Five years ago, smart technology transformed the way we communicate with the widespread use of smartphones and tablets across the globe. Now it’s slowly creeping into our homes in Hong Kong. Smart homes, also known as networked homes, are homes that are highly automated. Imagine: the air-conditioning is on 10 minutes before you return home from a sweat-drenched workout. One touch on your tablet, Chopin’s Nocturne starts to play and the lights dim for your candlelight dinner.
Automation for the People
It wasn’t long ago that smart homes were perceived to be exclusively for the rich. “Over the last five to 10 years, smart homes were considered as a luxury component and limited to the small group of [the] affluent. The price concern and unfamiliarity with the products deterred people from using them,” observes Icy Cheung, assistant marketing manager at HKT Smart Living, a new service launched by Hong Kong Telecommunications in 2012.
Today, the smart home is not just for computer geeks and IT pros. “Expats, businessmen, village house and apartment owners are our clients,” says Myron Lam, a technical consultant at Hong Kong-based AMPC ITSolution Company, a smart home solutions provider. More ambitious is HKT Smart Living, which is eager to reach out to the mass market. “[We target] newlyweds and small families who want to maximise their comfort level … Landlords and developers who aspire to create a unique and impressive property,” says Cheung.
Among those attracted by the concept of smart living is Ringo Ng, who works in the consumer business. Ng and his family lived like typical Hongkongers for years in a run-of-the-mill 1,470-square foot apartment at Fly Dragon Terrace in Tin Hau. It wasn’t until recently that he decided to give his home a facelift. “I especially like the preset scene function, which allows me to sit back and relax comfortably in my preferred home ambience, simply by pressing a button,” says Ng.
The old days were the ones when you had to dim the lights, draw the curtains manually and juggle with five to six remote controls just to play a DVD at home. The latest trend involves connecting your home appliances and lighting with a smartphone, tablet or other smart devices. In Ng’s case, the “movie mode” has been tailored to his preference to control everything — compatible lighting, curtains, television and hi-fi system at the push of a single button on his smart phone.
In the morning, lights in Ng’s bedroom illuminate by 1 percent every second from 8 am, curtains open slowly to let sunlight in and the stereo system starts to play some soothing music and tune into his favourite radio channel. “This affordable luxury enhances my everyday living experience,” adds Ng.
High quality living does come at a price though. The home automation system in Ng’s three-bedroom apartment cost him around $115,000, which includes an audiovisual management system, basic home network, and control over air-conditioning, curtains and lighting. “Smart living costs about an extra 5 to 10 percent of your renovation project,” explains HKT’s Cheung.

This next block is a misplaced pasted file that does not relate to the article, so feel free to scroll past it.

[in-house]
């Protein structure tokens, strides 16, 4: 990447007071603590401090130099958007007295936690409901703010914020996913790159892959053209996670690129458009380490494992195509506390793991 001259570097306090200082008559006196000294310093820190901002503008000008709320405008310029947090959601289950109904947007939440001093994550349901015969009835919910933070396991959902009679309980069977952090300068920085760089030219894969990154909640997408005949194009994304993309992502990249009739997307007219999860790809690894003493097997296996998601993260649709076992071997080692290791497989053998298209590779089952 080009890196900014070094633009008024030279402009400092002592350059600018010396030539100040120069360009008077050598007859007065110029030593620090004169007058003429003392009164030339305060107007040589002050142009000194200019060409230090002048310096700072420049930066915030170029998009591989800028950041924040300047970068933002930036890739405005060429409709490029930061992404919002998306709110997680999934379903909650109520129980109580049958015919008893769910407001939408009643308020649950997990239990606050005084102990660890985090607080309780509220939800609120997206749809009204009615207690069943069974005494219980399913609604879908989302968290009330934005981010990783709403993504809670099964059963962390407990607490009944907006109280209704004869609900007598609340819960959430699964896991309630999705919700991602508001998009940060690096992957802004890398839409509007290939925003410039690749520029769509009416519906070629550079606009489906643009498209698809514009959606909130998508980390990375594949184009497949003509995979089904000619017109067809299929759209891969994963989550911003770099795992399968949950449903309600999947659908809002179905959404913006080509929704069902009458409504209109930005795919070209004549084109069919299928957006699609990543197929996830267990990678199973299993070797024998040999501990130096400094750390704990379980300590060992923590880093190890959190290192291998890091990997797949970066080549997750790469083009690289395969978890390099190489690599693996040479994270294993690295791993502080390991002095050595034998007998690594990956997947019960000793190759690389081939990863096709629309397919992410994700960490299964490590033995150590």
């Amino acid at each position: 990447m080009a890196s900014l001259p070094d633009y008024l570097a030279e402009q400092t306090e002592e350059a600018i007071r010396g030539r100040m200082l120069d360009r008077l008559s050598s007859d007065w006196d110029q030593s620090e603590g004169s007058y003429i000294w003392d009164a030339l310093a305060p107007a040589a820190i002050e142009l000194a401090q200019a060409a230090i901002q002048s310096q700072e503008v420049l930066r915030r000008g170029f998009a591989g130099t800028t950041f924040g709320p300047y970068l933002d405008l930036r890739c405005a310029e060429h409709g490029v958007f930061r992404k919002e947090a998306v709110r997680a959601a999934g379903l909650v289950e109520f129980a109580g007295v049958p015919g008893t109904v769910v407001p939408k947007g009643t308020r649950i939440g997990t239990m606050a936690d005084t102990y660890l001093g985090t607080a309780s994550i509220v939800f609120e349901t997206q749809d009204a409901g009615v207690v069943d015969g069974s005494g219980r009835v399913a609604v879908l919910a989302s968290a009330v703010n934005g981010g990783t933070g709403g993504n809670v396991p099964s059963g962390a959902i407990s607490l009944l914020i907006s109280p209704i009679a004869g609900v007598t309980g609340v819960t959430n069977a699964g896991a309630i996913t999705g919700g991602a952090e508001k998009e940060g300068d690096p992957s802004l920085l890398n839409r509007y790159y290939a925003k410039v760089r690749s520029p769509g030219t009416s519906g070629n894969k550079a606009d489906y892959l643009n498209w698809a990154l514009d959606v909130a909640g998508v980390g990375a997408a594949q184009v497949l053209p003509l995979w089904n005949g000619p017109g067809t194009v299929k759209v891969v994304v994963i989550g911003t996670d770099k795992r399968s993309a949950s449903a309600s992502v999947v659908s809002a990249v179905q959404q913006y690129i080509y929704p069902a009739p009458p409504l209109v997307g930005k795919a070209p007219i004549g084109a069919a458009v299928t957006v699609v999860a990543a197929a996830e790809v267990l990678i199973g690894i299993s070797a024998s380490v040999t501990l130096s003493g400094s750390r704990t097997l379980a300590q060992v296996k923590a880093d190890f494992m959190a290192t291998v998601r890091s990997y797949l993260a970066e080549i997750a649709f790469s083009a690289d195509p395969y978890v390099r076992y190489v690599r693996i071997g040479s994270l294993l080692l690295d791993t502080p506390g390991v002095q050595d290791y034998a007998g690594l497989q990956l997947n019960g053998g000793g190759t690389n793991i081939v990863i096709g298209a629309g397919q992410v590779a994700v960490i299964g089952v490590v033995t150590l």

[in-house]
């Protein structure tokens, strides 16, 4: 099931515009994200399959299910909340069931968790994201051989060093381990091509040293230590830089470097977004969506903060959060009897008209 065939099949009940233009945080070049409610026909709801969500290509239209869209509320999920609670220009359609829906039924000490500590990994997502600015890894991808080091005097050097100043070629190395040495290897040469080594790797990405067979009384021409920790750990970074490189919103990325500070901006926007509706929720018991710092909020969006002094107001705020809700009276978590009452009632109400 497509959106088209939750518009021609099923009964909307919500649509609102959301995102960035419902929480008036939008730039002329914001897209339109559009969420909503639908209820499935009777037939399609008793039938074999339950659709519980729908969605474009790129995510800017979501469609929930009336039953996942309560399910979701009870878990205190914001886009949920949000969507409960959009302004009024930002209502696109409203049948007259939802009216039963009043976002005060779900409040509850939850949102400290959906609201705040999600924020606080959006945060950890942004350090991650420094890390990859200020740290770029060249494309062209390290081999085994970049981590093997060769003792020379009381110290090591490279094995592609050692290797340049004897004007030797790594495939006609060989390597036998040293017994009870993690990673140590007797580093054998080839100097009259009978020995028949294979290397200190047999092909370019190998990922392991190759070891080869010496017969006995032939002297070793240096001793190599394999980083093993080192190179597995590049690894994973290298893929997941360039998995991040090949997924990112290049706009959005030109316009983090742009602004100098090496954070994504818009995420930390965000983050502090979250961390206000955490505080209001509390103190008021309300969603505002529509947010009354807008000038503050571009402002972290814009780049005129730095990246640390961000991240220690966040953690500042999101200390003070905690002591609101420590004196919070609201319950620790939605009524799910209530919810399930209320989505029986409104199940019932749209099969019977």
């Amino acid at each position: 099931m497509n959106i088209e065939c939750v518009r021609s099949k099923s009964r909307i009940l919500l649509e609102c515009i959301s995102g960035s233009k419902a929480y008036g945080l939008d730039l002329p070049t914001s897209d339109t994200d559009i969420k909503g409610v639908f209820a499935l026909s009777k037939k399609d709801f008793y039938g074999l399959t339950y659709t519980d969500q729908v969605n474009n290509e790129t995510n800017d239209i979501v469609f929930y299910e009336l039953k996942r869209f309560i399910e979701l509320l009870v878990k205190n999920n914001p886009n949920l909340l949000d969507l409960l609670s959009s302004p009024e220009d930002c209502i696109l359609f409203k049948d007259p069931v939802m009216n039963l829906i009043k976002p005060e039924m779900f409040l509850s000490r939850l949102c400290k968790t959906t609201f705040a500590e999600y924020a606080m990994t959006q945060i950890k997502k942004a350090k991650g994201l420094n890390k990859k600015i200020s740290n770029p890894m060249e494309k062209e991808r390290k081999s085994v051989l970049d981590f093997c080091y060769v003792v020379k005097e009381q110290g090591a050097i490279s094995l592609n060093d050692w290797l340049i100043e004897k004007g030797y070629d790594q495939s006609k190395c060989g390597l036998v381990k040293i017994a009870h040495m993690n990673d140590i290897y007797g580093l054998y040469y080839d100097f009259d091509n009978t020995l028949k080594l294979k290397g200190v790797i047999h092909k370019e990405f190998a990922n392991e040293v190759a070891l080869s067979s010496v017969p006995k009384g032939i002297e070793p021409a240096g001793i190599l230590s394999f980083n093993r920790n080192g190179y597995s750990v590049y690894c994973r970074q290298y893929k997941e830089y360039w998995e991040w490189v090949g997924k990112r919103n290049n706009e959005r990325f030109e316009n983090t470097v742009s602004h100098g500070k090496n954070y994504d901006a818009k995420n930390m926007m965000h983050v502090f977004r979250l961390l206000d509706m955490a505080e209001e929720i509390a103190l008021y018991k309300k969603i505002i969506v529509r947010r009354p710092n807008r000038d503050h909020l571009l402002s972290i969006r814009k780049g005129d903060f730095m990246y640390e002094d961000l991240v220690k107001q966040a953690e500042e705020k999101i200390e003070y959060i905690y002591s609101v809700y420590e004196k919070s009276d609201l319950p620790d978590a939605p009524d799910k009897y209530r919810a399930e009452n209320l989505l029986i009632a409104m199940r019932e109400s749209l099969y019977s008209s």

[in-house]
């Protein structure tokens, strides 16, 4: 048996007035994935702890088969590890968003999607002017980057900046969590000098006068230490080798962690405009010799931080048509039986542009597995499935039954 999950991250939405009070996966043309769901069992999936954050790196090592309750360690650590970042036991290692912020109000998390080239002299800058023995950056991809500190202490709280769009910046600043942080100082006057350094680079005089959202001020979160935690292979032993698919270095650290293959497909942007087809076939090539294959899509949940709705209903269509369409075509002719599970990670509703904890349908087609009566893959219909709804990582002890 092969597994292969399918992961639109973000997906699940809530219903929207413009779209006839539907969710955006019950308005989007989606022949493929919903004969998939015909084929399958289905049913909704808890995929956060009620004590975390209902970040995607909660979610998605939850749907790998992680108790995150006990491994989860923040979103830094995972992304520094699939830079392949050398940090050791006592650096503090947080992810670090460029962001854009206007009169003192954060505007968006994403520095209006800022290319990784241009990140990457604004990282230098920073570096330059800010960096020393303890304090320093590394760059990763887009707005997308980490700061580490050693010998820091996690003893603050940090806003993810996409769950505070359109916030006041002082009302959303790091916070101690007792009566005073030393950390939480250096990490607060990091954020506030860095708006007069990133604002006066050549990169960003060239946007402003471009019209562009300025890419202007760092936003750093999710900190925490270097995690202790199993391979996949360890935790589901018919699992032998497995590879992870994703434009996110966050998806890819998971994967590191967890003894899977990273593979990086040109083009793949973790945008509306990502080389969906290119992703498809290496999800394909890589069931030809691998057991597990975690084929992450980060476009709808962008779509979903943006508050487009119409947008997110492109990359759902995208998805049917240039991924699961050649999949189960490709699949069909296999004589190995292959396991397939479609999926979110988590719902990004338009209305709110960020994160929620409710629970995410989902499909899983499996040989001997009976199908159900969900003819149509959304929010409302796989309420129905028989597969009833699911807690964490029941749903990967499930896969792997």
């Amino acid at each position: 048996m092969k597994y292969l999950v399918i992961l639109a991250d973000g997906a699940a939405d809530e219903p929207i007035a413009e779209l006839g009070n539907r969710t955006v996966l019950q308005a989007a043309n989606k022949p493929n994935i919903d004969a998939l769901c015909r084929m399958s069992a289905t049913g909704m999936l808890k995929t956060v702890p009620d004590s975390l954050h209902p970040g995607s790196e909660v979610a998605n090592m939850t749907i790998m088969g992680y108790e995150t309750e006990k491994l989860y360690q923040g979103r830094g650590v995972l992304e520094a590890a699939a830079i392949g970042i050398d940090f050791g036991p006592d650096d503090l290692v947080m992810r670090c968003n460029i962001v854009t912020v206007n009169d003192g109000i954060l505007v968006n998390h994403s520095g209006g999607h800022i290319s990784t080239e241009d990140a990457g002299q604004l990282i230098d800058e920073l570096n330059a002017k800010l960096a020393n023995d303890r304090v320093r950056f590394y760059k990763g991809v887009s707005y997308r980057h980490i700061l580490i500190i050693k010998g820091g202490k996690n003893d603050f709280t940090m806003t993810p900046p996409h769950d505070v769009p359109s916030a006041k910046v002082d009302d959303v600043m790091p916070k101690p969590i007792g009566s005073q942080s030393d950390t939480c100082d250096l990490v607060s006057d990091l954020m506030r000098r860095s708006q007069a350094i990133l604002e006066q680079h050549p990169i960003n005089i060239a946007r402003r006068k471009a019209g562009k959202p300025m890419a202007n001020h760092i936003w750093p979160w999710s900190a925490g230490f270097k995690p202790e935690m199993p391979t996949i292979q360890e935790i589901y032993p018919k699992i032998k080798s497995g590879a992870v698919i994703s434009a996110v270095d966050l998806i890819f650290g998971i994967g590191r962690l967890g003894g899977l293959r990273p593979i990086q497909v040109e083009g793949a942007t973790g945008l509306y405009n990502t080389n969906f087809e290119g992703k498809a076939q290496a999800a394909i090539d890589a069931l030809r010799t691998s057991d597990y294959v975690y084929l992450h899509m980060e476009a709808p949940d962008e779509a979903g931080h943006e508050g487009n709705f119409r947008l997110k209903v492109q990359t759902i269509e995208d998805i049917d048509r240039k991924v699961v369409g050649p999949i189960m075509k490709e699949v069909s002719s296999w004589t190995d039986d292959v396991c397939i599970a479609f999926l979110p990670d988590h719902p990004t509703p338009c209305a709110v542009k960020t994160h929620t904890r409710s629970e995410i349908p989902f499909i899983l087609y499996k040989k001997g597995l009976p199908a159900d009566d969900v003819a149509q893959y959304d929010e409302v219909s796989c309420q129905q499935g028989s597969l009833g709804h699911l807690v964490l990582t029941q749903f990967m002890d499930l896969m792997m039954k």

As for smaller-sized flats, a full system runs about $20,000 to $30,000, depending on the exact functions required, says AMPC’s Lam. “It works well in apartments of all sizes,” Lam adds. For instance, a smart-home system in a typical 400 to 500-square foot apartment in Hong Kong can offer homeowners remote-controlled air-conditioning, door locks and security cameras.
Smart living doesn’t stop there. For those without a renovation plan in the near future, adorning your home with smart gadgets is an alternative. Window cleaning has long been regarded as a dangerous and arduous task. Now Ecovacs Winbot 7 ($3,288) will do your dirty work. “This window-cleaning robot automates what used to be a tiresome household chore,” says HKT’s Cheung. Wondering how it works? Winbot gets its job done by using a vacuum seal to stick to the glass surface. It works well on glass doors, mirrors and thermopane (double-paned) windows too.
Meanwhile, if you are a poor gardener trying to save your mum’s or girlfriend’s dying orchid, Parrot’s Flower Power ($498) might offer a helping hand. This wireless plant monitor equipped with Bluetooth technology connects to your smartphone to monitor soil moisture, fertiliser, light intensity and ambient temperature for your plants. You will get an alert on your smartphone if any action is needed.
Also joining the smart-home revolution are global tech giants. In June, Apple unveiled its plan to roll out an initiative called HomeKit. The new platform will allow users to use their iPhones to control locks, lights, thermostats and doors via a single app supported by iOS 8, which is expected to launch this coming autumn.
Google, too, is eyeing the home automation market. Three weeks after Apple’s announcement, US-based Nest Labs, which Google acquired for US$3.2 billion in January, opens up its smart thermostats and smoke detectors for developers to make them compatible with other smart household items, including washing machines, lights and cars. According to Mashable, Google’s launch partners will include Whirlpool and Mercedes-Benz.
Here in Hong Kong AMPC’s Lam is optimistic about the future and expects smart homes to gain real traction in two to three years’ time. His forecast is not far from reality as more homeowners are beginning to see smart homes as a long-term investment. “[You do this] for the good of the environment and personal convenience,” he says. “It may not be money-saving, but it saves you time and gives you the kind of lifestyle you desire.”